Technology has revolutionised how we access information, particularly health-related information. We’ve moved from an era of having information pushed to us through a few channels, such as radio, to one in which we pull the information we want, when we want it, from an enormous array of different channels. The Internet is, perhaps, the most important of these channels.

The concept of the ‘informed patient’ has stemmed from this shift. Patients have become more engaged in their healthcare and come to their doctor appointments with printouts and preconceived ideas. They are less likely to accept what they are told, often seek a virtual ‘second opinion’, and may comment on their experiences in a blog or on a noticeboard. In a 2005 US study by Hesse et al, over 6,000 patients were asked where they imagined they would look for information after being diagnosed with cancer and, in those that were actually diagnosed with cancer, where they ended up looking. Although people imagined that their doctor would be their first point of call, in reality most patients went online first, doctor second.1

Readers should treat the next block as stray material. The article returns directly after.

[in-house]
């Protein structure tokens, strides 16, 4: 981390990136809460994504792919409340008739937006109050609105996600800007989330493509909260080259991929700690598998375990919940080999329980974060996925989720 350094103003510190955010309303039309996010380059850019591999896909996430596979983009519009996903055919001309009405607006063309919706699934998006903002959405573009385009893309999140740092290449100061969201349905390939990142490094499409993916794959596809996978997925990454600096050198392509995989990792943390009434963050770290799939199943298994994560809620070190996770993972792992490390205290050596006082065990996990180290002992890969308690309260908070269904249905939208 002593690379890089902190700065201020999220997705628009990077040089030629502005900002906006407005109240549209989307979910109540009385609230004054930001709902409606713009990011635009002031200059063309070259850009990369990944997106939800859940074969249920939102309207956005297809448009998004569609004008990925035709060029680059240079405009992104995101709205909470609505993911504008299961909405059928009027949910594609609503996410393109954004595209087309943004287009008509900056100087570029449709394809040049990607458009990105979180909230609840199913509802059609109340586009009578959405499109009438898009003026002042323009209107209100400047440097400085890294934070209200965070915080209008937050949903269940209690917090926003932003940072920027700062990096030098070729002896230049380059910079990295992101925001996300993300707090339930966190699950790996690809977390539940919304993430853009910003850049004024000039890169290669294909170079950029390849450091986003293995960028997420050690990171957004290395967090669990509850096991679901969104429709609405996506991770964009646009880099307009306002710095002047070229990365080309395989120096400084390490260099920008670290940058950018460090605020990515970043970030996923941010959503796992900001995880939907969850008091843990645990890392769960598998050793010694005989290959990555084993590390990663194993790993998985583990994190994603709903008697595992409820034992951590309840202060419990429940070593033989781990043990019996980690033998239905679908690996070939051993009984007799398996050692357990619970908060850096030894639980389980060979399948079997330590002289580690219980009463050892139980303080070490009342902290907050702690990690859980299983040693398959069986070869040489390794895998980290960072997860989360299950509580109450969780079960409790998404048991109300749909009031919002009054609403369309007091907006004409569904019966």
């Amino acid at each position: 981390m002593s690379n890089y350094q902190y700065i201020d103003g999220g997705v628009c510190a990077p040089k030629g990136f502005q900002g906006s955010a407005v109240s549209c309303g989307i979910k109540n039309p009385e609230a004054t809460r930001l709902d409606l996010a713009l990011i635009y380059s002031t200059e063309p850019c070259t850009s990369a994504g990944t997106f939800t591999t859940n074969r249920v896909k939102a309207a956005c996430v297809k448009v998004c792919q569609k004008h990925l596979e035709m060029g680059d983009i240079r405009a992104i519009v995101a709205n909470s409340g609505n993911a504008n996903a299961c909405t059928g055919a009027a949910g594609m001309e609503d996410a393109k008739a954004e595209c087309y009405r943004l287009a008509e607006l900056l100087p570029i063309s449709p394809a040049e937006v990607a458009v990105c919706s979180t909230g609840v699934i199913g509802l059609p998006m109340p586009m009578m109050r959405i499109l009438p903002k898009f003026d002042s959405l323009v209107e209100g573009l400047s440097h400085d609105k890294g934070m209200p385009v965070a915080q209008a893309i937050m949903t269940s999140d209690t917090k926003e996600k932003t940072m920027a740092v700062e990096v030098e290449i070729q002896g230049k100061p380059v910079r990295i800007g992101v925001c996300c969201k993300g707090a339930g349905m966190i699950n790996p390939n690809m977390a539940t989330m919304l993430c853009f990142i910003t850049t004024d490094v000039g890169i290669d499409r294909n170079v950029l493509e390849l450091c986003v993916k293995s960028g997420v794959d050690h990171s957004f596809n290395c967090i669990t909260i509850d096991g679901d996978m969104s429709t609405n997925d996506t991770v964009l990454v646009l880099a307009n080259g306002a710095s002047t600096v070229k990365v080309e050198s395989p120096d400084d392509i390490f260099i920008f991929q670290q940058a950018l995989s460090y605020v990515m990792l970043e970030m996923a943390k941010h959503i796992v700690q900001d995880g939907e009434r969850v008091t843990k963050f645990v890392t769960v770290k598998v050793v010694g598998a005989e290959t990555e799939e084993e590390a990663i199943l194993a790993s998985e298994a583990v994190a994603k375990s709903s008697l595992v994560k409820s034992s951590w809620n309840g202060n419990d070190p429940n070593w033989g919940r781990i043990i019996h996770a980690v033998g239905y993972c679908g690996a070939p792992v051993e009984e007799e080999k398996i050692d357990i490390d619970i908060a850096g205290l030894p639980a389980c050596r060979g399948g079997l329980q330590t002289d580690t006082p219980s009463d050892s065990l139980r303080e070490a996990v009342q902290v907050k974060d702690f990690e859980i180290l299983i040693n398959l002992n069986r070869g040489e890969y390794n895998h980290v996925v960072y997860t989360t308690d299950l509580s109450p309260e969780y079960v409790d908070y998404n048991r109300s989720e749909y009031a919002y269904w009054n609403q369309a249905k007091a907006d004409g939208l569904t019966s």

Whilst ‘being informed’ through online research has many positives, it also has drawbacks. Although patients may be armed with information they have found on the Internet, they are not always best positioned to filter, critique or assimilate this information. As the computer pioneer, Mitchell Kapor, stated, “Getting information off the Internet is like taking a drink from a fire hydrant”. The quality of the information on the Internet is also highly variable. Although initiatives, such as the HONCode initiative, confer some guarantee that information on endorsed websites is correct, as patients turn to unregulated sources of information, such as patient blogs and noticeboards, the information often becomes more anecdotal and biased.

One of the consequences of the ‘informed patient’ is therefore the need to provide accurate, up-to-date and targeted online patient information. This poses an interesting question. Who is responsible for monitoring whether this information is accurate or not? Some would argue that the pharmaceutical and devices industries bear this responsibility, as accurate information ensures the effective and safe use of their products. Others would claim that the onus is on healthcare providers, or the healthcare system as a whole, as effective patient education is essential to effective disease management. Or perhaps the responsibility lies with the patients themselves, through patient advocacy groups, as ‘expert patients’ are best positioned to understand what kind of information other patients really need. One thing is clear. Without defining who is responsible, the ‘informed patient’ may not end up translating into a ‘healthier’ patient.

Shanida Nataraja

  1. Hesse BW, Nelson DE, Kreps GL, et al. Arch Intern Med 2005;165(22):2618-24.